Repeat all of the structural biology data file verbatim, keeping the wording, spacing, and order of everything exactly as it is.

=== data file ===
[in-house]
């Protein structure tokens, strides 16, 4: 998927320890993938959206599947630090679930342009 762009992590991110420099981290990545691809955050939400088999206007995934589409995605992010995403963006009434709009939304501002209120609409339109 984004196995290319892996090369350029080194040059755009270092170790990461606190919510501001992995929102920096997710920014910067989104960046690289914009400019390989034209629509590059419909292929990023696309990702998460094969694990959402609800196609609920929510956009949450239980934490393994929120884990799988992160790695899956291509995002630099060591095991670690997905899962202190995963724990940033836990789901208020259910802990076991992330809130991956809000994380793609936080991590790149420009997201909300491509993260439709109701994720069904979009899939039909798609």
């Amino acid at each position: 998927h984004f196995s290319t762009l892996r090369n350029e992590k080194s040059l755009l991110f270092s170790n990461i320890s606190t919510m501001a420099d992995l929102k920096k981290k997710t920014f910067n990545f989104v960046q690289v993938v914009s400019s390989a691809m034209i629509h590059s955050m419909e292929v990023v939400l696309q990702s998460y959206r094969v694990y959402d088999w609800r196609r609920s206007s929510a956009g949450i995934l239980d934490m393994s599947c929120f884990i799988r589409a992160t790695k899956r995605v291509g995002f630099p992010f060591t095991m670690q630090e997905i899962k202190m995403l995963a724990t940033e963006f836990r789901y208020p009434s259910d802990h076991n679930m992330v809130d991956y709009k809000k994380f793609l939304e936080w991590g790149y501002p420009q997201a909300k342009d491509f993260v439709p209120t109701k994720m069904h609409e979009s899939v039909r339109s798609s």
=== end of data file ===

[in-house]
């Protein structure tokens, strides 16, 4: 998927320890993938959206599947630090679930342009 762009992590991110420099981290990545691809955050939400088999206007995934589409995605992010995403963006009434709009939304501002209120609409339109 984004196995290319892996090369350029080194040059755009270092170790990461606190919510501001992995929102920096997710920014910067989104960046690289914009400019390989034209629509590059419909292929990023696309990702998460094969694990959402609800196609609920929510956009949450239980934490393994929120884990799988992160790695899956291509995002630099060591095991670690997905899962202190995963724990940033836990789901208020259910802990076991992330809130991956809000994380793609936080991590790149420009997201909300491509993260439709109701994720069904979009899939039909798609």
């Amino acid at each position: 998927h984004f196995s290319t762009l892996r090369n350029e992590k080194s040059l755009l991110f270092s170790n990461i320890s606190t919510m501001a420099d992995l929102k920096k981290k997710t920014f910067n990545f989104v960046q690289v993938v914009s400019s390989a691809m034209i629509h590059s955050m419909e292929v990023v939400l696309q990702s998460y959206r094969v694990y959402d088999w609800r196609r609920s206007s929510a956009g949450i995934l239980d934490m393994s599947c929120f884990i799988r589409a992160t790695k899956r995605v291509g995002f630099p992010f060591t095991m670690q630090e997905i899962k202190m995403l995963a724990t940033e963006f836990r789901y208020p009434s259910d802990h076991n679930m992330v809130d991956y709009k809000k994380f793609l939304e936080w991590g790149y501002p420009q997201a909300k342009d491509f993260v439709p209120t109701k994720m069904h609409e979009s899939v039909r339109s798609s």